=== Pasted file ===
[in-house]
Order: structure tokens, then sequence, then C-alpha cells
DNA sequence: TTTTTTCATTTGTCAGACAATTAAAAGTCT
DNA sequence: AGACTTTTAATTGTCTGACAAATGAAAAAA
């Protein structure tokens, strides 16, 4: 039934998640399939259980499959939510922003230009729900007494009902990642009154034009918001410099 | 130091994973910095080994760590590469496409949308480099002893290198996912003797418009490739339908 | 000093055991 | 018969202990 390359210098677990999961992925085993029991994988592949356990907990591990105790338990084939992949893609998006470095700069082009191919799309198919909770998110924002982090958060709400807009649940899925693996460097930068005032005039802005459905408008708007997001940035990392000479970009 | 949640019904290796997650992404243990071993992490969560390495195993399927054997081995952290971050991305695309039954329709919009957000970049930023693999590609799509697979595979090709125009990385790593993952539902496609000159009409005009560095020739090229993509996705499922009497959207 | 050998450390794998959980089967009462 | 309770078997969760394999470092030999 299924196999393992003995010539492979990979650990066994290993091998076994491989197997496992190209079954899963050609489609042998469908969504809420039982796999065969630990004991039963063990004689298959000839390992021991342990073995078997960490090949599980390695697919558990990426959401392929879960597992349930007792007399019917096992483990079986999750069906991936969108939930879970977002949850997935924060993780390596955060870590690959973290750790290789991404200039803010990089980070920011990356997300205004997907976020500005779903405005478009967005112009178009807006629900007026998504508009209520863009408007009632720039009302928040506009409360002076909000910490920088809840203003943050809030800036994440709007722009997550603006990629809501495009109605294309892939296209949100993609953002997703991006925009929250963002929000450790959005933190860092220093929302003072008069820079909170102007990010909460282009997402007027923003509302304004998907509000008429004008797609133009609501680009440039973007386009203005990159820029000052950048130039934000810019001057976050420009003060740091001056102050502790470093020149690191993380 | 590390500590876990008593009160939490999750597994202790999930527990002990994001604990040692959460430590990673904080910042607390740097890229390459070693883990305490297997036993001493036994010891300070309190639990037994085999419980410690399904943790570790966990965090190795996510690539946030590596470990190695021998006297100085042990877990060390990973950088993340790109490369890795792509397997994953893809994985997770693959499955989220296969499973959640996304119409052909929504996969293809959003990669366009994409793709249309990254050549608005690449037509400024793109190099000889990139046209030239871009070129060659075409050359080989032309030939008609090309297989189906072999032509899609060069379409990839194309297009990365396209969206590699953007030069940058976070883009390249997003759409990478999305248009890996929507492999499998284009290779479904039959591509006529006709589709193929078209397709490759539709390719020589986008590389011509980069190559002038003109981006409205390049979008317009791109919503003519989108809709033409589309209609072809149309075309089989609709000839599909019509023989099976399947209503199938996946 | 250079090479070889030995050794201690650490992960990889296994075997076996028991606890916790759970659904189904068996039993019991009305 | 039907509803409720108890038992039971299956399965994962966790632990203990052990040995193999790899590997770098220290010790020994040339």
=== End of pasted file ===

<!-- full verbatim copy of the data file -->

[in-house]
Order: structure tokens, then sequence, then C-alpha cells
DNA sequence: TTTTTTCATTTGTCAGACAATTAAAAGTCT
DNA sequence: AGACTTTTAATTGTCTGACAAATGAAAAAA
């Protein structure tokens, strides 16, 4: 039934998640399939259980499959939510922003230009729900007494009902990642009154034009918001410099 | 130091994973910095080994760590590469496409949308480099002893290198996912003797418009490739339908 | 000093055991 | 018969202990 390359210098677990999961992925085993029991994988592949356990907990591990105790338990084939992949893609998006470095700069082009191919799309198919909770998110924002982090958060709400807009649940899925693996460097930068005032005039802005459905408008708007997001940035990392000479970009 | 949640019904290796997650992404243990071993992490969560390495195993399927054997081995952290971050991305695309039954329709919009957000970049930023693999590609799509697979595979090709125009990385790593993952539902496609000159009409005009560095020739090229993509996705499922009497959207 | 050998450390794998959980089967009462 | 309770078997969760394999470092030999 299924196999393992003995010539492979990979650990066994290993091998076994491989197997496992190209079954899963050609489609042998469908969504809420039982796999065969630990004991039963063990004689298959000839390992021991342990073995078997960490090949599980390695697919558990990426959401392929879960597992349930007792007399019917096992483990079986999750069906991936969108939930879970977002949850997935924060993780390596955060870590690959973290750790290789991404200039803010990089980070920011990356997300205004997907976020500005779903405005478009967005112009178009807006629900007026998504508009209520863009408007009632720039009302928040506009409360002076909000910490920088809840203003943050809030800036994440709007722009997550603006990629809501495009109605294309892939296209949100993609953002997703991006925009929250963002929000450790959005933190860092220093929302003072008069820079909170102007990010909460282009997402007027923003509302304004998907509000008429004008797609133009609501680009440039973007386009203005990159820029000052950048130039934000810019001057976050420009003060740091001056102050502790470093020149690191993380 | 590390500590876990008593009160939490999750597994202790999930527990002990994001604990040692959460430590990673904080910042607390740097890229390459070693883990305490297997036993001493036994010891300070309190639990037994085999419980410690399904943790570790966990965090190795996510690539946030590596470990190695021998006297100085042990877990060390990973950088993340790109490369890795792509397997994953893809994985997770693959499955989220296969499973959640996304119409052909929504996969293809959003990669366009994409793709249309990254050549608005690449037509400024793109190099000889990139046209030239871009070129060659075409050359080989032309030939008609090309297989189906072999032509899609060069379409990839194309297009990365396209969206590699953007030069940058976070883009390249997003759409990478999305248009890996929507492999499998284009290779479904039959591509006529006709589709193929078209397709490759539709390719020589986008590389011509980069190559002038003109981006409205390049979008317009791109919503003519989108809709033409589309209609072809149309075309089989609709000839599909019509023989099976399947209503199938996946 | 250079090479070889030995050794201690650490992960990889296994075997076996028991606890916790759970659904189904068996039993019991009305 | 039907509803409720108890038992039971299956399965994962966790632990203990052990040995193999790899590997770098220290010790020994040339």